Through a photographer’s eye is the first in a series of interviews featuring Australian photographers. In each interview, we learn about the person behind the camera and how they use Fujifilm X Series cameras to photograph the world around them. Our sixth interview is with Melbourne based photographer, Chris Hopkins.
Chris, can you tell us how you got started in photography and what the visual medium means to you?
I travelled a lot in my twenties. I spent 6 years travelling around the world, but Africa got to me visually. I decided (prematurely!) that I wanted to be a wildlife photographer and upon returning home to Melbourne with no career my partner encouraged me to enrol in a photography course. I was then accepted into Melbourne’s Photography Studies College. I did studio classes and learned about the history of photography but it was seeing the work of the masters of photojournalism like; Sebastiao Salgado, Henri Cartier Bresson, James Nachtwey and Marcus Bleasdale that hooked me.
The visual impact these guys images had, particularly their composition and ability to tell a story within a single frame resonated in me and my passion grew from there. In a society that is oversaturated with images, I still feel that quality photojournalism is the most powerful tool to convey a message whilst documenting history. As visual storytellers, I feel it is our duty, to use our skills to tell the story of those that otherwise couldn’t. The ability of an image to change policy and make the world a better, safer place is why I love photojournalism.
Recently you photographed a series of portraits of Melbourne’s homeless, tell us why did you find it important to document this and how did you go about crafting this visual story?
I photographed the series ‘Streeties’ after a small batch of homeless set up a makeshift protest camp in Melbourne’s City Square. They set up the camp in response to the tabloid media’s misrepresentation of the homeless; painting them as violent, drug users and a danger to society. This witch hunt led to the police ‘cleaning up’ the streets, leaving the genuine homeless with nowhere to go. I am a stringer for Getty Images and Fairfax Media and around that time I was on shift for The Age newspaper and felt it right to try to portray these people as the people they are, not the objects of derision they had been touted as. Initially, I introduced myself to a few of the guys in the camp and listened to their stories and explained what I wanted to do. They were keen to be shown in a positive light.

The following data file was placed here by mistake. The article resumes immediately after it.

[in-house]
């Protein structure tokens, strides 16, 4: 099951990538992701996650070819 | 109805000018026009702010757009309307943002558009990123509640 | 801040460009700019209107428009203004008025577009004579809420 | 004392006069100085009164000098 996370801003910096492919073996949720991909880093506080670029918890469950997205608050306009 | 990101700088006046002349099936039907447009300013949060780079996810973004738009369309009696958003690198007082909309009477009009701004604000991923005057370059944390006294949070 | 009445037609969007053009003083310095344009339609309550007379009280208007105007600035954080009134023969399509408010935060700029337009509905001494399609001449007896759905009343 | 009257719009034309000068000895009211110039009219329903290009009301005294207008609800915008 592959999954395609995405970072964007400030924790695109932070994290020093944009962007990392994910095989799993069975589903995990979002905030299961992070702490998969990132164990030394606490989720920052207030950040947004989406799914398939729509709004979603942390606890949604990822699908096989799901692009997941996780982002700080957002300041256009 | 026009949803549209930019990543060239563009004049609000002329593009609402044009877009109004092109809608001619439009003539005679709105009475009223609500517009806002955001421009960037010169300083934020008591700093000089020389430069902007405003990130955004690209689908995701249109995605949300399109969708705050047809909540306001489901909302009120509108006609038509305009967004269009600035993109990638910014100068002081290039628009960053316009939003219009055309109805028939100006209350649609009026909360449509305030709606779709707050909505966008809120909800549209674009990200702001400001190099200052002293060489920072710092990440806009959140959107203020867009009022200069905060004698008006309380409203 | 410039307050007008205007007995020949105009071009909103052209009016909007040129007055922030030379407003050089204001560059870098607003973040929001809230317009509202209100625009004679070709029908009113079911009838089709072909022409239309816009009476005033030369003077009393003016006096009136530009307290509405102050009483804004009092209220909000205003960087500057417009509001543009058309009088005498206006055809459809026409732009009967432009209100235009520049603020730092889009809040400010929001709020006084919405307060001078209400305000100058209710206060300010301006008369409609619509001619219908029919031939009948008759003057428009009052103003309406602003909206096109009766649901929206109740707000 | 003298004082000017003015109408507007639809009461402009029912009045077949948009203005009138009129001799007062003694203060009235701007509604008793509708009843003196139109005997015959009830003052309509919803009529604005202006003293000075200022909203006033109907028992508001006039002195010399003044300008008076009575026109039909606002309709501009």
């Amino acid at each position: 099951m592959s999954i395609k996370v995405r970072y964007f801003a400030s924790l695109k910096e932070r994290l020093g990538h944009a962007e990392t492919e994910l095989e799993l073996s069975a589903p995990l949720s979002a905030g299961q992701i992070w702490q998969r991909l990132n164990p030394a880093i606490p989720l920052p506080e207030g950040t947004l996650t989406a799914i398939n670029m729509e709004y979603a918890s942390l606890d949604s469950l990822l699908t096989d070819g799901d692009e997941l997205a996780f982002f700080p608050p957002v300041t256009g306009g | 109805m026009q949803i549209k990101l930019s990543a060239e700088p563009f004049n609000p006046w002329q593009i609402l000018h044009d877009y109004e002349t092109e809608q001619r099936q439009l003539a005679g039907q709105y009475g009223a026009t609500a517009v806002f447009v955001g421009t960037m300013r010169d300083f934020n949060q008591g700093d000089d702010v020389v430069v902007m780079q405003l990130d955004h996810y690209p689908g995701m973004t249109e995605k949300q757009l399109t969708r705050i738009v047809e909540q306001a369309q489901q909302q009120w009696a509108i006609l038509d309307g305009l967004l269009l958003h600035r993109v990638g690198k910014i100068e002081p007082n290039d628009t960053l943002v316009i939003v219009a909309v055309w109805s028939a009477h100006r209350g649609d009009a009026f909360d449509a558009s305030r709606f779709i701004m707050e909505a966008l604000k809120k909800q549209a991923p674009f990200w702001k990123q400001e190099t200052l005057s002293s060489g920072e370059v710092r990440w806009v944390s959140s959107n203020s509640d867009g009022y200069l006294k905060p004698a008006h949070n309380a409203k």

The winter sun in Melbourne comes in very low in the late afternoon but it is golden and warm and I wanted to use this to contrast against the blacks that form in the shadows of the city. I only had a ten-minute window before the sun dropped behind the high-rises so I would find the pocket of light and move the subject into position then let them pose as they wanted. Some would stare at the camera, some would smile others looked away but they all have a certain dignity to them, even after all they have been through and that is ultimately what I wanted to show.
Did the size of the camera and lens combination put off your subjects at all? Were any shots arranged or did you take the portraits without any planning?
I think the size of the camera helps. In this situation, the homeless had long telephoto lens pointed at them from across the street, so immediately if I went into the camp with that sort of gear it would be met with apprehension. I know from experience that using a big press kit on intimate documentary work can have an adverse effect as the subject can feel objectified. The less myself and my camera compromise a situation the more ‘real’ the image will be. Obviously, it’s got a great deal to do with how you interact with the subject as to what picture you make but I feel the Fujifilm’s smaller, less conspicuous size helps put the subject at ease.
For the series of portraits published in Fairfax Media, as mentioned earlier, I basically had the guys, 2 or 3 at a time follow me into pockets of light as it slowly fell away. We would chat and interact and I would make pictures as the sun dropped. I would return the next day at the same time to do more and because of the initial work I did getting to know them it was easy for me to organise people to photograph.
Is there a reason why you decided to photograph in black and white and can you elaborate on the lighting setup you used?
I wanted the portraits to have an ageless feel like they could be from the States during the depression or under Thatcher in the backstreets of London but I also wanted to give the subject a sense of dignity, despite their situation. I feel that by making the images Black and White it was easier to achieve this goal. The lighting was all natural. I just found the smallest shard of light possible and by exposing for the light it meant that the shadows deepened and made for the contrast I was looking for.